The best part of the 2009 documentary was the elaborate recreation of how Petit and his cronies rigged the wire on the roofs under the cloak of darkness.   It was as elaborate a heist as the Brinks job and totally riveting.  These people are breaking the law and you still root for them.

In "The Wire," we take a while to get to that.   The first forty-five minutes or so are spent on Petit and his mentor, played by Ben Kingsley.  Since I knew the story to come, I was anxious to get past this exposition which was fairly dull.   Plus Gordon-Levitt's French accent sometimes wandered around to Pepe LePew land which was a bit disconcerting.

But, as soon as director Robert Zemeckis gets us to New York and the planning of the stunt, we're on a runaway train of exhilaration.  And, of course, the walk itself is completely mind-blowing.   Sure I know it was all green screen and the actor himself was probably no more than twelve feet off the soundstage floor. This is movie magic at its best.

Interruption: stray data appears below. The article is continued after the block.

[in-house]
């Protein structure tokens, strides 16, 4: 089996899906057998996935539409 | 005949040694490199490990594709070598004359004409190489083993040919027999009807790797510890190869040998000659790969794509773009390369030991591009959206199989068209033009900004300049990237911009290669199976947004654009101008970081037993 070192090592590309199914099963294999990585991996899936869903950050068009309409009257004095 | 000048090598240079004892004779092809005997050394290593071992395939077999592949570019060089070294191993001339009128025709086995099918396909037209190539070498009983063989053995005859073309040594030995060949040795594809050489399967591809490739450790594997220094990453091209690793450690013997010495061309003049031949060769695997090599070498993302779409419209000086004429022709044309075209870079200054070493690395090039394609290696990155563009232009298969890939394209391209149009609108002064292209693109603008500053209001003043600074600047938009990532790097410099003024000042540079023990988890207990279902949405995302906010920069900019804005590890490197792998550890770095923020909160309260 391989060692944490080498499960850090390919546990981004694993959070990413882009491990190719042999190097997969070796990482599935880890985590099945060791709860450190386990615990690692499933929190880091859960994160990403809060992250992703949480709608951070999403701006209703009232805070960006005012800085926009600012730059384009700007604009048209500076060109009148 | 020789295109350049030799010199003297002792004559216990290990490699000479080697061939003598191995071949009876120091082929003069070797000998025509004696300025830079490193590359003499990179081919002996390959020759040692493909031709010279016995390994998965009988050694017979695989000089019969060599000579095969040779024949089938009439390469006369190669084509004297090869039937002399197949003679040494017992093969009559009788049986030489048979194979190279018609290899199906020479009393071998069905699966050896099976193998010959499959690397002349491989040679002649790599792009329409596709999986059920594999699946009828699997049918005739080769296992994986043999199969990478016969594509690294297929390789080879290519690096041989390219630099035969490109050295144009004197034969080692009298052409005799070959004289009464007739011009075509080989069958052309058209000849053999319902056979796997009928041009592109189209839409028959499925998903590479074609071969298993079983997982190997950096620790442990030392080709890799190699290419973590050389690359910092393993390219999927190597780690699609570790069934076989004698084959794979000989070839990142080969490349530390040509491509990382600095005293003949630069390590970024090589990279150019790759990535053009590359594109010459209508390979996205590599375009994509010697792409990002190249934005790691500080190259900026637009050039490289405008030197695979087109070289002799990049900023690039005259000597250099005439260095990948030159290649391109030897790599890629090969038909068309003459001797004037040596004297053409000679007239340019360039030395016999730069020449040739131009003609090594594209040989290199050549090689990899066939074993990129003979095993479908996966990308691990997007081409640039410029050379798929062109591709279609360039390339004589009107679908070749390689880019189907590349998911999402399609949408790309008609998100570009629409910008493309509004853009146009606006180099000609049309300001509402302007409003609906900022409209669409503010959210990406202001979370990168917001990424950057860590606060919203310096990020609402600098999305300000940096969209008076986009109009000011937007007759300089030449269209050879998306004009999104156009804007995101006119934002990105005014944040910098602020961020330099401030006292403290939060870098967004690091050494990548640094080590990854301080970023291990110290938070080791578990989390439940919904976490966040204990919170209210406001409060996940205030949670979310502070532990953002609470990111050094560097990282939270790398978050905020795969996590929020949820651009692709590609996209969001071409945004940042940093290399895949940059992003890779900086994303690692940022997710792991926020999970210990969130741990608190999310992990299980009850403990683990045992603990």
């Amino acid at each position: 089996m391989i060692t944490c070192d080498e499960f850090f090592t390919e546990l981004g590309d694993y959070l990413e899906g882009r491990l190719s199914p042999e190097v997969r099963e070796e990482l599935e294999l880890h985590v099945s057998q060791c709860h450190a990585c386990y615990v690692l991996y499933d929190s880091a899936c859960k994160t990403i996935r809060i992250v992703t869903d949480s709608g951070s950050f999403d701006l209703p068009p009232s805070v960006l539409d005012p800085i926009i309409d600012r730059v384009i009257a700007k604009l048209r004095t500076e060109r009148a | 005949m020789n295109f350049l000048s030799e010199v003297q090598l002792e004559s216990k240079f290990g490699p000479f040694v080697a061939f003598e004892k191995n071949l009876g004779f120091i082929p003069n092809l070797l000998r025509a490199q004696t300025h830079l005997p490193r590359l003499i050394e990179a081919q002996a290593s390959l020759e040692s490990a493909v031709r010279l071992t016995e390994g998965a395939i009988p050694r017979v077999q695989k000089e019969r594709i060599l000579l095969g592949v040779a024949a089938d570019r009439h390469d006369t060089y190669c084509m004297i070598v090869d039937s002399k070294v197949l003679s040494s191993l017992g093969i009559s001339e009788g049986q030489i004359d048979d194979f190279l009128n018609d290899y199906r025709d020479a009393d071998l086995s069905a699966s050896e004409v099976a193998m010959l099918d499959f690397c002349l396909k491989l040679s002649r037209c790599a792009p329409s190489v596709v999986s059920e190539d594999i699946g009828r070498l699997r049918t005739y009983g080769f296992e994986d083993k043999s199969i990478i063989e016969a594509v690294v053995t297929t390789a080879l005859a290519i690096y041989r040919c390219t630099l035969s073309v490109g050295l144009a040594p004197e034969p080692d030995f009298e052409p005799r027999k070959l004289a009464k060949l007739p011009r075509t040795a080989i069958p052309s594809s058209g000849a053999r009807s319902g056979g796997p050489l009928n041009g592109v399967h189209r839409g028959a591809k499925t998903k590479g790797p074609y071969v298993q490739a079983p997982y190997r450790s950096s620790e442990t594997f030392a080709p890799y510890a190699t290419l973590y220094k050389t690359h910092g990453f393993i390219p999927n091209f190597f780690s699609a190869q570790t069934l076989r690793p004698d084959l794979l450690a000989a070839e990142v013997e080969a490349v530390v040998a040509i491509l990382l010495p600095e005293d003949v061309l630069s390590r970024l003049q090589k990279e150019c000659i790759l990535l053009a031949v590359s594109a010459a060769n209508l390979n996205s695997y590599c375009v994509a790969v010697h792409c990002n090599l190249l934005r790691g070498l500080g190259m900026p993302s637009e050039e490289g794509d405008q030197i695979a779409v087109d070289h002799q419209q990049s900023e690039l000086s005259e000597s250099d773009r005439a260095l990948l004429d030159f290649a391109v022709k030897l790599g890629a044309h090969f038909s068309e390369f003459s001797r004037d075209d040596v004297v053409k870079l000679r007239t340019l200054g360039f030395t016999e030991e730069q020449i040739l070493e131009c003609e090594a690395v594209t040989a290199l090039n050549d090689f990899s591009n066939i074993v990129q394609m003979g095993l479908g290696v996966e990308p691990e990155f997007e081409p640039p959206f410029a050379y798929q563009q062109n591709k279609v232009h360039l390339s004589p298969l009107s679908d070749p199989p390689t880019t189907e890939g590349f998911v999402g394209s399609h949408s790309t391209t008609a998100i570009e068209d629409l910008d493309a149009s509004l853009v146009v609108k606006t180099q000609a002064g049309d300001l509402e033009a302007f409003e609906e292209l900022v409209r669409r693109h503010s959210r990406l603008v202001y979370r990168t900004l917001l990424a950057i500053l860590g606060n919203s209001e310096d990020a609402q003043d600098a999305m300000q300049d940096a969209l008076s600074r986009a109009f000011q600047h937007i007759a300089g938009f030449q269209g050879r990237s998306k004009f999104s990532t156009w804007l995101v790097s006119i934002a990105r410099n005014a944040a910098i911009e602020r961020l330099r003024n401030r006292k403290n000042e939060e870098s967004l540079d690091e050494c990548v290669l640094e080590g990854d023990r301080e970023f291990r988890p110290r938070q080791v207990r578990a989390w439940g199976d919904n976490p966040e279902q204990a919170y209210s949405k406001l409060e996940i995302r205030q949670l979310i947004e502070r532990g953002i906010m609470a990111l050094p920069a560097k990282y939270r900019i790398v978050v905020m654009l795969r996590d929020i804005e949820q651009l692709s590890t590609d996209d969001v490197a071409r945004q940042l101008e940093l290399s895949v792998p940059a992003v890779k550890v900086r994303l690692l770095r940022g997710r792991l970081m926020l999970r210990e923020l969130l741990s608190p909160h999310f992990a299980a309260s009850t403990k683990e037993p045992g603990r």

Naturally, you can't do this movie without mentioning what really happened down there in lower Manhattan on 9/11.   And Zemeckis handles that epilogue with wonderful aplomb that will evoke tears from most of the audience.

While "Man on Wire" was perfect, "The Wire" is a little less so.   But not by much.  See it.   And remember to not look down.

LEN'S RATING:  Three-and-a-half stars.

Dinner last night:  Chicken noodle soup.

Monday, October 26, 2015

Monday Morning Video Laugh - October 26, 2015

Happy Halloween this week!  From "Everybody Loves Raymond."  Frank mistakenly gives out condoms as Halloween candy.

Dinner last night:   Not feeling well so just some Greek yogurt and a frozen fruit bar.